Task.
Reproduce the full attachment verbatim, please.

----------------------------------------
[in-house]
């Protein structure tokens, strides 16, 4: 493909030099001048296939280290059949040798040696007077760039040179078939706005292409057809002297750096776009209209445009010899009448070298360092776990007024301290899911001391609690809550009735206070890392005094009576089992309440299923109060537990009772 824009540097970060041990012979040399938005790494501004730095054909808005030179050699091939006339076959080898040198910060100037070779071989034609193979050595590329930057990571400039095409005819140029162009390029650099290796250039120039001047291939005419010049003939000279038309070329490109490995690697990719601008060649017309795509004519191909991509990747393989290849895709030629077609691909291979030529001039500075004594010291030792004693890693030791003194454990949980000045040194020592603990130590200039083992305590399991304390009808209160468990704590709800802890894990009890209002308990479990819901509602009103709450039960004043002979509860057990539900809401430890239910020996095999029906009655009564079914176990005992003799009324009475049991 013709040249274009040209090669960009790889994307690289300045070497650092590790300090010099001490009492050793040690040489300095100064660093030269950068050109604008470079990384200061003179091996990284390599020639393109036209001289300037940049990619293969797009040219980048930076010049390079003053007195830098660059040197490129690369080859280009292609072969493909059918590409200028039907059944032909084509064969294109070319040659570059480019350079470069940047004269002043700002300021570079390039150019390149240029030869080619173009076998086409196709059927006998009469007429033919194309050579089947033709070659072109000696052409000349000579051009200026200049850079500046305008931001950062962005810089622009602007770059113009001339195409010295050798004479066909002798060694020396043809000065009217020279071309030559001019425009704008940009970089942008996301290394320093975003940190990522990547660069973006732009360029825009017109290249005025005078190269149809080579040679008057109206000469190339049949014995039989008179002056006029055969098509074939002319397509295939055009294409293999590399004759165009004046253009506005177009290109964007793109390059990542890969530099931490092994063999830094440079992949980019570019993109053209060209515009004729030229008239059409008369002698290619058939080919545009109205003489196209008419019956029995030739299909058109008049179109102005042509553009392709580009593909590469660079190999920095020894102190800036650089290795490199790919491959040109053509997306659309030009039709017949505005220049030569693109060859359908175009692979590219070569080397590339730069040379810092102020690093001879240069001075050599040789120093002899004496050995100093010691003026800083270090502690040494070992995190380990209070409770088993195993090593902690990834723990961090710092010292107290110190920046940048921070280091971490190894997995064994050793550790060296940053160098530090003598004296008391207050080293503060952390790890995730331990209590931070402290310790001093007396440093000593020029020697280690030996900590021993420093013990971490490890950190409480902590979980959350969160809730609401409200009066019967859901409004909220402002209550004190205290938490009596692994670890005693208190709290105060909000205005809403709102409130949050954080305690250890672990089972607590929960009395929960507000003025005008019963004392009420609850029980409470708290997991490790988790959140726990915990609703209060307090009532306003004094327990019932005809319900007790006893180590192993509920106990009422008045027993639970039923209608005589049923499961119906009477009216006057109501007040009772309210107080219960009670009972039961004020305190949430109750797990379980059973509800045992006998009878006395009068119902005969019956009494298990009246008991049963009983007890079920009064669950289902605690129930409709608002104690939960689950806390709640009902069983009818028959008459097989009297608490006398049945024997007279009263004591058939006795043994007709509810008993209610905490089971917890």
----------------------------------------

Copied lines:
[in-house]
């Protein structure tokens, strides 16, 4: 493909030099001048296939280290059949040798040696007077760039040179078939706005292409057809002297750096776009209209445009010899009448070298360092776990007024301290899911001391609690809550009735206070890392005094009576089992309440299923109060537990009772 824009540097970060041990012979040399938005790494501004730095054909808005030179050699091939006339076959080898040198910060100037070779071989034609193979050595590329930057990571400039095409005819140029162009390029650099290796250039120039001047291939005419010049003939000279038309070329490109490995690697990719601008060649017309795509004519191909991509990747393989290849895709030629077609691909291979030529001039500075004594010291030792004693890693030791003194454990949980000045040194020592603990130590200039083992305590399991304390009808209160468990704590709800802890894990009890209002308990479990819901509602009103709450039960004043002979509860057990539900809401430890239910020996095999029906009655009564079914176990005992003799009324009475049991 013709040249274009040209090669960009790889994307690289300045070497650092590790300090010099001490009492050793040690040489300095100064660093030269950068050109604008470079990384200061003179091996990284390599020639393109036209001289300037940049990619293969797009040219980048930076010049390079003053007195830098660059040197490129690369080859280009292609072969493909059918590409200028039907059944032909084509064969294109070319040659570059480019350079470069940047004269002043700002300021570079390039150019390149240029030869080619173009076998086409196709059927006998009469007429033919194309050579089947033709070659072109000696052409000349000579051009200026200049850079500046305008931001950062962005810089622009602007770059113009001339195409010295050798004479066909002798060694020396043809000065009217020279071309030559001019425009704008940009970089942008996301290394320093975003940190990522990547660069973006732009360029825009017109290249005025005078190269149809080579040679008057109206000469190339049949014995039989008179002056006029055969098509074939002319397509295939055009294409293999590399004759165009004046253009506005177009290109964007793109390059990542890969530099931490092994063999830094440079992949980019570019993109053209060209515009004729030229008239059409008369002698290619058939080919545009109205003489196209008419019956029995030739299909058109008049179109102005042509553009392709580009593909590469660079190999920095020894102190800036650089290795490199790919491959040109053509997306659309030009039709017949505005220049030569693109060859359908175009692979590219070569080397590339730069040379810092102020690093001879240069001075050599040789120093002899004496050995100093010691003026800083270090502690040494070992995190380990209070409770088993195993090593902690990834723990961090710092010292107290110190920046940048921070280091971490190894997995064994050793550790060296940053160098530090003598004296008391207050080293503060952390790890995730331990209590931070402290310790001093007396440093000593020029020697280690030996900590021993420093013990971490490890950190409480902590979980959350969160809730609401409200009066019967859901409004909220402002209550004190205290938490009596692994670890005693208190709290105060909000205005809403709102409130949050954080305690250890672990089972607590929960009395929960507000003025005008019963004392009420609850029980409470708290997991490790988790959140726990915990609703209060307090009532306003004094327990019932005809319900007790006893180590192993509920106990009422008045027993639970039923209608005589049923499961119906009477009216006057109501007040009772309210107080219960009670009972039961004020305190949430109750797990379980059973509800045992006998009878006395009068119902005969019956009494298990009246008991049963009983007890079920009064669950289902605690129930409709608002104690939960689950806390709640009902069983009818028959008459097989009297608490006398049945024997007279009263004591058939006795043994007709509810008993209610905490089971917890």